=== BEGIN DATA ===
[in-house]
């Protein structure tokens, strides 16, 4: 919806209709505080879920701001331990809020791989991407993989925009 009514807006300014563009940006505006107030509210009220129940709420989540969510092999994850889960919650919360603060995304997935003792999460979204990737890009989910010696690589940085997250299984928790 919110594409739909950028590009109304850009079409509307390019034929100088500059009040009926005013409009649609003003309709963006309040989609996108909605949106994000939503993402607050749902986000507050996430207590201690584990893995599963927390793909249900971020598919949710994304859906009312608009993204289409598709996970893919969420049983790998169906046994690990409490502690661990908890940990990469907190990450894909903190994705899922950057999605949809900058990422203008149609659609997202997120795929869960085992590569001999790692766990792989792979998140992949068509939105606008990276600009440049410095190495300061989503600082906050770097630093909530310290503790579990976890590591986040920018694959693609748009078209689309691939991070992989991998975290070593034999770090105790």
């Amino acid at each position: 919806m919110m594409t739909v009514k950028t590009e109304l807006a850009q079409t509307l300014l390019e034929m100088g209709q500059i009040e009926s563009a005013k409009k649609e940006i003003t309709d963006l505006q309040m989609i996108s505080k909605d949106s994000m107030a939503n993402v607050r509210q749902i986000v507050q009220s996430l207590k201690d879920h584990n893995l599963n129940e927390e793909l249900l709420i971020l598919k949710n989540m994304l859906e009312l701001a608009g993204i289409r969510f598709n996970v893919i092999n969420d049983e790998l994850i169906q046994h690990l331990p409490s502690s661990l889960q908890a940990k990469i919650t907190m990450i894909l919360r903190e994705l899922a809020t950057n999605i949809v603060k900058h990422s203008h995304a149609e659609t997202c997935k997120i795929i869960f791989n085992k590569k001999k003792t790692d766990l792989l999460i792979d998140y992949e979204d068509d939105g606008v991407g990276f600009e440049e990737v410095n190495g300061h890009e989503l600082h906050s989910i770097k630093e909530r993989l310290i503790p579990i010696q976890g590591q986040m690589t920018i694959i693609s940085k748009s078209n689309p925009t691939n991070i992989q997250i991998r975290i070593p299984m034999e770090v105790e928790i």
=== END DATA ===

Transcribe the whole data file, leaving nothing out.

[in-house]
């Protein structure tokens, strides 16, 4: 919806209709505080879920701001331990809020791989991407993989925009 009514807006300014563009940006505006107030509210009220129940709420989540969510092999994850889960919650919360603060995304997935003792999460979204990737890009989910010696690589940085997250299984928790 919110594409739909950028590009109304850009079409509307390019034929100088500059009040009926005013409009649609003003309709963006309040989609996108909605949106994000939503993402607050749902986000507050996430207590201690584990893995599963927390793909249900971020598919949710994304859906009312608009993204289409598709996970893919969420049983790998169906046994690990409490502690661990908890940990990469907190990450894909903190994705899922950057999605949809900058990422203008149609659609997202997120795929869960085992590569001999790692766990792989792979998140992949068509939105606008990276600009440049410095190495300061989503600082906050770097630093909530310290503790579990976890590591986040920018694959693609748009078209689309691939991070992989991998975290070593034999770090105790």
């Amino acid at each position: 919806m919110m594409t739909v009514k950028t590009e109304l807006a850009q079409t509307l300014l390019e034929m100088g209709q500059i009040e009926s563009a005013k409009k649609e940006i003003t309709d963006l505006q309040m989609i996108s505080k909605d949106s994000m107030a939503n993402v607050r509210q749902i986000v507050q009220s996430l207590k201690d879920h584990n893995l599963n129940e927390e793909l249900l709420i971020l598919k949710n989540m994304l859906e009312l701001a608009g993204i289409r969510f598709n996970v893919i092999n969420d049983e790998l994850i169906q046994h690990l331990p409490s502690s661990l889960q908890a940990k990469i919650t907190m990450i894909l919360r903190e994705l899922a809020t950057n999605i949809v603060k900058h990422s203008h995304a149609e659609t997202c997935k997120i795929i869960f791989n085992k590569k001999k003792t790692d766990l792989l999460i792979d998140y992949e979204d068509d939105g606008v991407g990276f600009e440049e990737v410095n190495g300061h890009e989503l600082h906050s989910i770097k630093e909530r993989l310290i503790p579990i010696q976890g590591q986040m690589t920018i694959i693609s940085k748009s078209n689309p925009t691939n991070i992989q997250i991998r975290i070593p299984m034999e770090v105790e928790i």